Last week we conducted a New Challenge Seminar for Northwest Baptist ministry leaders who are new in their churches – and an outstanding group of leaders they are! One, who is an immigrant from China, has a Ph.D. in engineering and will start our first Mandarin speaking church in the Portland, OR area. These men and women, about 35 in all, are incredibly diverse in background, training, and language, speaking Mandarin, Korean, Vietnamese, Tagalog, Spanish and English.
One episode made us English speakers sit back and say, “Wow. That’s really cool.” It happened when a man from Columbia, an attorney in his home country, but now a church planter, was struggling to come up with the right English words as he spoke. The woman who sat beside him is from the Philippines. Her first language is Tagalog. But she and her husband were missionaries in Mexico for several years, so she also speaks Spanish, her third language after English. So, as this man from Colombia struggled to find the right English word, he spoke in Spanish to the Filipino woman, who would then help him find the right English word!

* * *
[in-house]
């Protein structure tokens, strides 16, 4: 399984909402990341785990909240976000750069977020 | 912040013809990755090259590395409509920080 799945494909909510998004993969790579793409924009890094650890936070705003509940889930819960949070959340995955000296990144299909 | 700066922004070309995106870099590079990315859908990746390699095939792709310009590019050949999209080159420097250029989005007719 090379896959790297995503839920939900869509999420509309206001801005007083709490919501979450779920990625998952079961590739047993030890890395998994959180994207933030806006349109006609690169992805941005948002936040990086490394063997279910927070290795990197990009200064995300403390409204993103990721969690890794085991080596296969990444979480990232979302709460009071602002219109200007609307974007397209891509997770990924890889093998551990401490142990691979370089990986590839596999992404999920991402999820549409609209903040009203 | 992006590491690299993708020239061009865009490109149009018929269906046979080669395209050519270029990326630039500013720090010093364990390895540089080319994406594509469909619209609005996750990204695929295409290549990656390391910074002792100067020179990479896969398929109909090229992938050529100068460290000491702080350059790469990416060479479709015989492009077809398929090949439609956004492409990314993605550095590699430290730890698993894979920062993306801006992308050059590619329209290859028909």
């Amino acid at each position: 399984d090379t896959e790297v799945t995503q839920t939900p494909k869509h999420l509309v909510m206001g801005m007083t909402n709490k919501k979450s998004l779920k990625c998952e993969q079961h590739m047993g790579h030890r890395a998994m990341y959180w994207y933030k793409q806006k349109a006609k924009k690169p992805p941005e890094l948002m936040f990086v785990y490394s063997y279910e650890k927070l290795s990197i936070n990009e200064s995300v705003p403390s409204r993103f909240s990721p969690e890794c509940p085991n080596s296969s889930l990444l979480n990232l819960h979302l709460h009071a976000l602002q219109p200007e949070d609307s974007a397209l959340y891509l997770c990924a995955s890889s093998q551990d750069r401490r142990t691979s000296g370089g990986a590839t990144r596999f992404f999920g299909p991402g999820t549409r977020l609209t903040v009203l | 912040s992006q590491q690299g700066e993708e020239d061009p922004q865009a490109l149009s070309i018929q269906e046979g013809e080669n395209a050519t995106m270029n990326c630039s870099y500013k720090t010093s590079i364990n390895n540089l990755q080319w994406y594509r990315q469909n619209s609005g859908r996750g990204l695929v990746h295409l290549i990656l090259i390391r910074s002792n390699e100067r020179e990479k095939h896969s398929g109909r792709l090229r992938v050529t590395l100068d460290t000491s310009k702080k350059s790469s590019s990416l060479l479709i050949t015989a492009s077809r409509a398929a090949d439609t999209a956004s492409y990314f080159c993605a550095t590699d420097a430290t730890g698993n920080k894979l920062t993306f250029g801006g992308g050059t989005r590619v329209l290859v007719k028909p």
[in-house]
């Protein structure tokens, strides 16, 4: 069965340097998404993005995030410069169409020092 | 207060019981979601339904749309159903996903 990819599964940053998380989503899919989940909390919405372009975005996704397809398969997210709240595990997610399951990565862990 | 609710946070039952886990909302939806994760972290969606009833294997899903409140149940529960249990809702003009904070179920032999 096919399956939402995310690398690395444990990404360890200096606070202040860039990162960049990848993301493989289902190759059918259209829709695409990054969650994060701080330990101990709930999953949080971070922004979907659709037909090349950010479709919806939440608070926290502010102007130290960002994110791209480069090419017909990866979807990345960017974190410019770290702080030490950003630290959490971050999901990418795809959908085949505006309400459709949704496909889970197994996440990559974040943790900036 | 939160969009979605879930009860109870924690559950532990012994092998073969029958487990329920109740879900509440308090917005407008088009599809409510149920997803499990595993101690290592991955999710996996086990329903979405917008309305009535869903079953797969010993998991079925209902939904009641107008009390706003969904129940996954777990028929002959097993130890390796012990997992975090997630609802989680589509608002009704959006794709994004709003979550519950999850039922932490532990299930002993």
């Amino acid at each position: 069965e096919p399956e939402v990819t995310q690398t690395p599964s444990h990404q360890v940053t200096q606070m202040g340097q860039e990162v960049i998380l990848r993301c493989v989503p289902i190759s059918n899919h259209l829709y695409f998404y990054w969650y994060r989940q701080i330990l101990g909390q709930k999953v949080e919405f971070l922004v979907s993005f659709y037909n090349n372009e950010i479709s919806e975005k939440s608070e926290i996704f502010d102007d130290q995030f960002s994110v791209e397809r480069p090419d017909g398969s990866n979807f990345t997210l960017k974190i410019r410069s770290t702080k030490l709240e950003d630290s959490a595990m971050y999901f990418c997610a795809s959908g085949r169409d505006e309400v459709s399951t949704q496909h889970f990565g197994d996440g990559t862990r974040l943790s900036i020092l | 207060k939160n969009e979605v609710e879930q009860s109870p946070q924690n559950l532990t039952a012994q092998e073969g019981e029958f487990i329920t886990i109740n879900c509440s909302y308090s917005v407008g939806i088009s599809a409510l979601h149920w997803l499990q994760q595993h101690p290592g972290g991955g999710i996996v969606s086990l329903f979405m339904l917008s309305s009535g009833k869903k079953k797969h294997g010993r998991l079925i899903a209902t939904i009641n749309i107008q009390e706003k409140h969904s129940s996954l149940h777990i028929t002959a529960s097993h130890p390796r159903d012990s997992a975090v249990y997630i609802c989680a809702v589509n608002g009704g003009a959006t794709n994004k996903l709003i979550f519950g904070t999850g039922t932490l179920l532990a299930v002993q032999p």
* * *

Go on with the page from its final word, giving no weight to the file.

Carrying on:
Perhaps you’ve heard the old joke, “What do you call a person who speaks two languages?” Answer: bi-lingual. “What do you call a person who speaks three languages?” Answer: tri-lingual. “And what do you call a person who speaks only one language?” Answer: an American!
That joke was reality in our New Challenge Seminar as most of us who were born in America marveled at our immigrant friends, who made up about half of our group. But it wasn’t only the language diversity that made last week so much fun. It was the testimonies of calling and commitment that each of these men and women shared. From young adults who are in their first ministry assignments, to senior adults who retired from their first career and are plunging into a new calling. Some moved across the country to start new churches, others came to pastor existing churches, and still others are serving in their hometowns as church planters. One couple toured the world with their musical band for ten years before coming home and planting a church. Another travelled the U.S. as an evangelist for many years, before moving to Washington to pastor a church because he wanted to be in an area where the need for Gospel witness was great.
I often say that it is a good day to serve the Lord in the Northwest. Spending a day with our newest ministry leaders only made me more certain of this.